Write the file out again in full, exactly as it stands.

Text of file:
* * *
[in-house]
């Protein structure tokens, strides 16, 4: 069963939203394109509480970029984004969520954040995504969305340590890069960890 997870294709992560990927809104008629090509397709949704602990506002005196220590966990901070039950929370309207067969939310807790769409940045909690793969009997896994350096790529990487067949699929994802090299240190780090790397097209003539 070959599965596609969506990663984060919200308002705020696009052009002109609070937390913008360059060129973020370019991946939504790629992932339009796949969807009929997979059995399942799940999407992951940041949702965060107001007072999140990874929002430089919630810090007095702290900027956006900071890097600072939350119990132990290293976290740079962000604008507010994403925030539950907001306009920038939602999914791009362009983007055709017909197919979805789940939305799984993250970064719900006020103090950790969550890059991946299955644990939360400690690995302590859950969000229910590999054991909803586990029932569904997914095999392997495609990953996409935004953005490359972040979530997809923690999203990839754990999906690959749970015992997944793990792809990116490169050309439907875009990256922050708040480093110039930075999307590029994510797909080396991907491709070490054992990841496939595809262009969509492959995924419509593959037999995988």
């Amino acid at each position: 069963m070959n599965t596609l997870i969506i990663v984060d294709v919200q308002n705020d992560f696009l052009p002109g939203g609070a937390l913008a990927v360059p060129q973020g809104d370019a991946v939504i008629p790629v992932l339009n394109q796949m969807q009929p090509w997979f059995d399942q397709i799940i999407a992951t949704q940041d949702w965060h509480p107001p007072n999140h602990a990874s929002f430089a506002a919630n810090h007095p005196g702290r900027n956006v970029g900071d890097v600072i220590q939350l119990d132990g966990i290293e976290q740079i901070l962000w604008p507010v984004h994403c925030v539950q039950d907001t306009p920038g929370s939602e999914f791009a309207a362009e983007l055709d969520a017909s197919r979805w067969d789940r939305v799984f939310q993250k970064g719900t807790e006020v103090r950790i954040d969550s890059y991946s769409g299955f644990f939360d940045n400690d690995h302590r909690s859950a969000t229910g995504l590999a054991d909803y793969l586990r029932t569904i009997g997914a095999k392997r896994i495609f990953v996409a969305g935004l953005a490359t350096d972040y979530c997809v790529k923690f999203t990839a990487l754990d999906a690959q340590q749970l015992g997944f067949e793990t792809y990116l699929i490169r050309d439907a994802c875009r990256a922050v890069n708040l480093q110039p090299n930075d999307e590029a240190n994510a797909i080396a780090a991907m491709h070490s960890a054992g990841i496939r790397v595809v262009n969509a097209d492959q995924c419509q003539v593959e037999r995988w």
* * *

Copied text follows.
[in-house]
């Protein structure tokens, strides 16, 4: 069963939203394109509480970029984004969520954040995504969305340590890069960890 997870294709992560990927809104008629090509397709949704602990506002005196220590966990901070039950929370309207067969939310807790769409940045909690793969009997896994350096790529990487067949699929994802090299240190780090790397097209003539 070959599965596609969506990663984060919200308002705020696009052009002109609070937390913008360059060129973020370019991946939504790629992932339009796949969807009929997979059995399942799940999407992951940041949702965060107001007072999140990874929002430089919630810090007095702290900027956006900071890097600072939350119990132990290293976290740079962000604008507010994403925030539950907001306009920038939602999914791009362009983007055709017909197919979805789940939305799984993250970064719900006020103090950790969550890059991946299955644990939360400690690995302590859950969000229910590999054991909803586990029932569904997914095999392997495609990953996409935004953005490359972040979530997809923690999203990839754990999906690959749970015992997944793990792809990116490169050309439907875009990256922050708040480093110039930075999307590029994510797909080396991907491709070490054992990841496939595809262009969509492959995924419509593959037999995988």
């Amino acid at each position: 069963m070959n599965t596609l997870i969506i990663v984060d294709v919200q308002n705020d992560f696009l052009p002109g939203g609070a937390l913008a990927v360059p060129q973020g809104d370019a991946v939504i008629p790629v992932l339009n394109q796949m969807q009929p090509w997979f059995d399942q397709i799940i999407a992951t949704q940041d949702w965060h509480p107001p007072n999140h602990a990874s929002f430089a506002a919630n810090h007095p005196g702290r900027n956006v970029g900071d890097v600072i220590q939350l119990d132990g966990i290293e976290q740079i901070l962000w604008p507010v984004h994403c925030v539950q039950d907001t306009p920038g929370s939602e999914f791009a309207a362009e983007l055709d969520a017909s197919r979805w067969d789940r939305v799984f939310q993250k970064g719900t807790e006020v103090r950790i954040d969550s890059y991946s769409g299955f644990f939360d940045n400690d690995h302590r909690s859950a969000t229910g995504l590999a054991d909803y793969l586990r029932t569904i009997g997914a095999k392997r896994i495609f990953v996409a969305g935004l953005a490359t350096d972040y979530c997809v790529k923690f999203t990839a990487l754990d999906a690959q340590q749970l015992g997944f067949e793990t792809y990116l699929i490169r050309d439907a994802c875009r990256a922050v890069n708040l480093q110039p090299n930075d999307e590029a240190n994510a797909i080396a780090a991907m491709h070490s960890a054992g990841i496939r790397v595809v262009n969509a097209d492959q995924c419509q003539v593959e037999r995988w």